– Writers get paid by the episode and most TV shows have gone from 22 episodes a year to 10.
– Production companies/studios want writers to work exclusively on one series for the duration of the series, meaning a writer on hiatus from 10-episode Series A isn’t allowed to write for 10-episode Series B.
– Writers could once count on residuals from syndicated
re-runs of episodes they wrote to supplement their income, but ratings for syndicated broadcast shows are down. Meanwhile, residuals from streamed views of episodes are substantially smaller than those from
– The WGA’s health plan is running a huge deficit and is about to implode. Since the Big Six studios (Paramount Pictures, Sony Pictures, 20th Century Fox, Universal Pictures, Walt Disney Pictures, and Warner Bros. Pictures) have seen record profits over the last 10 years, the WGA wants them (and the other 344 production companies and studios that make up the Alliance of Motion Picture and Television Producers) to pay more into the plan.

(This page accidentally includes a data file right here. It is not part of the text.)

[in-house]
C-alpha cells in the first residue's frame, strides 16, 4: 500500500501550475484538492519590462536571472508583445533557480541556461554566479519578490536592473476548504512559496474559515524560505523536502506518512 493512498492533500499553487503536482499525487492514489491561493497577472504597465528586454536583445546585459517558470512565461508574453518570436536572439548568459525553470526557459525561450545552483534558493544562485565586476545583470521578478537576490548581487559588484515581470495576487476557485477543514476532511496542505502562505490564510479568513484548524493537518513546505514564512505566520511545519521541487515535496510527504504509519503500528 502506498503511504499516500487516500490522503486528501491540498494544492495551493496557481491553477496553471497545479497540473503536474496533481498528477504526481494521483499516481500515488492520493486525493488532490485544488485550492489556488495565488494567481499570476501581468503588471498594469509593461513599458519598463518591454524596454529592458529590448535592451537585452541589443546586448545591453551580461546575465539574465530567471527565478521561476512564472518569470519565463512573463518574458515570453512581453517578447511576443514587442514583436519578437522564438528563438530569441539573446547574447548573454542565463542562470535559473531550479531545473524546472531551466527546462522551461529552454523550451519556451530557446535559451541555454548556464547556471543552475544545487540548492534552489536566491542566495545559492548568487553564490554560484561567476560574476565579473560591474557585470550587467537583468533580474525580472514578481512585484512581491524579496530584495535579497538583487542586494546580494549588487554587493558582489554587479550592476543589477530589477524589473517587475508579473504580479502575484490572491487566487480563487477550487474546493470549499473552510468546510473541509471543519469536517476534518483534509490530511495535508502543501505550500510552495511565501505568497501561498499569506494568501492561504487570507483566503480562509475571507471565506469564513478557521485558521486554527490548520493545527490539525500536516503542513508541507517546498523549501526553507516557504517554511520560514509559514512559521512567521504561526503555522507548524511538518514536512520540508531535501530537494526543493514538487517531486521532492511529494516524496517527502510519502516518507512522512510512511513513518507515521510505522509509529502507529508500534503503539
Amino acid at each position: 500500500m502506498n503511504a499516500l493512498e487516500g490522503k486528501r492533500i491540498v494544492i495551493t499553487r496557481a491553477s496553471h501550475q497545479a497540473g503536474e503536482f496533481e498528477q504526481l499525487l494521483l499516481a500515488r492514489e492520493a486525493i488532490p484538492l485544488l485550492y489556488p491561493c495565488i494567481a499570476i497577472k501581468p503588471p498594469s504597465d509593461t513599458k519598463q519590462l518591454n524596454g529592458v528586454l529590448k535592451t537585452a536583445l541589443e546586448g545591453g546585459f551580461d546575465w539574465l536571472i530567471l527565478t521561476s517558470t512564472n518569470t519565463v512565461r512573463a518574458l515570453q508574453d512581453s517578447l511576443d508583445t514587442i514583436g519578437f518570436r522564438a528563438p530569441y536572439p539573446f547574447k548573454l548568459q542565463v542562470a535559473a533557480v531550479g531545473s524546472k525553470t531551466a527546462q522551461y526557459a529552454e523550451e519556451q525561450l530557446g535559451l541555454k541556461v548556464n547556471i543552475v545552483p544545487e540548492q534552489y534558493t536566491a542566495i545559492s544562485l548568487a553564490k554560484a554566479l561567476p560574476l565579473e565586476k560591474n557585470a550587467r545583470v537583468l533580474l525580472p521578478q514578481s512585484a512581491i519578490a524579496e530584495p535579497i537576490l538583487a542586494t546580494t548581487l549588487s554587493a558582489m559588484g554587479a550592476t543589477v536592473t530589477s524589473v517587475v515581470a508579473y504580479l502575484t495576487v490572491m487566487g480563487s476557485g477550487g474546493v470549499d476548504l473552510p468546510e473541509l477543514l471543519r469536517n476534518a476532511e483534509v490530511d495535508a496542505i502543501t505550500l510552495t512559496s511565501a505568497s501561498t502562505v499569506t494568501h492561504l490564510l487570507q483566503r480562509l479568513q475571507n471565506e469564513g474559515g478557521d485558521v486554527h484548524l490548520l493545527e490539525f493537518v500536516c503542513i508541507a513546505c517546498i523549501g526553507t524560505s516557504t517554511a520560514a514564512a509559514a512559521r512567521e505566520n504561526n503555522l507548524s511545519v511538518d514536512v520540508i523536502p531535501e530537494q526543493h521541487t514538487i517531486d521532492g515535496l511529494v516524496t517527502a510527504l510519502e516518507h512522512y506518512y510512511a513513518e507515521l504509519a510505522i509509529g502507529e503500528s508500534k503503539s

The strike is slated to start May 2nd if an agreement can’t be reached. It will not only delay the Fall 2017 TV season but affect Saturday Night Live and all late night TV shows immediately, as well as sideline production crews.
We caught up with Adam Granduciel from The War On Drugs playing a Fender Paramount Parlor in his studio. We can’t wait for their upcoming record, which Pitchfork called one of the albums they’re most excited for this year!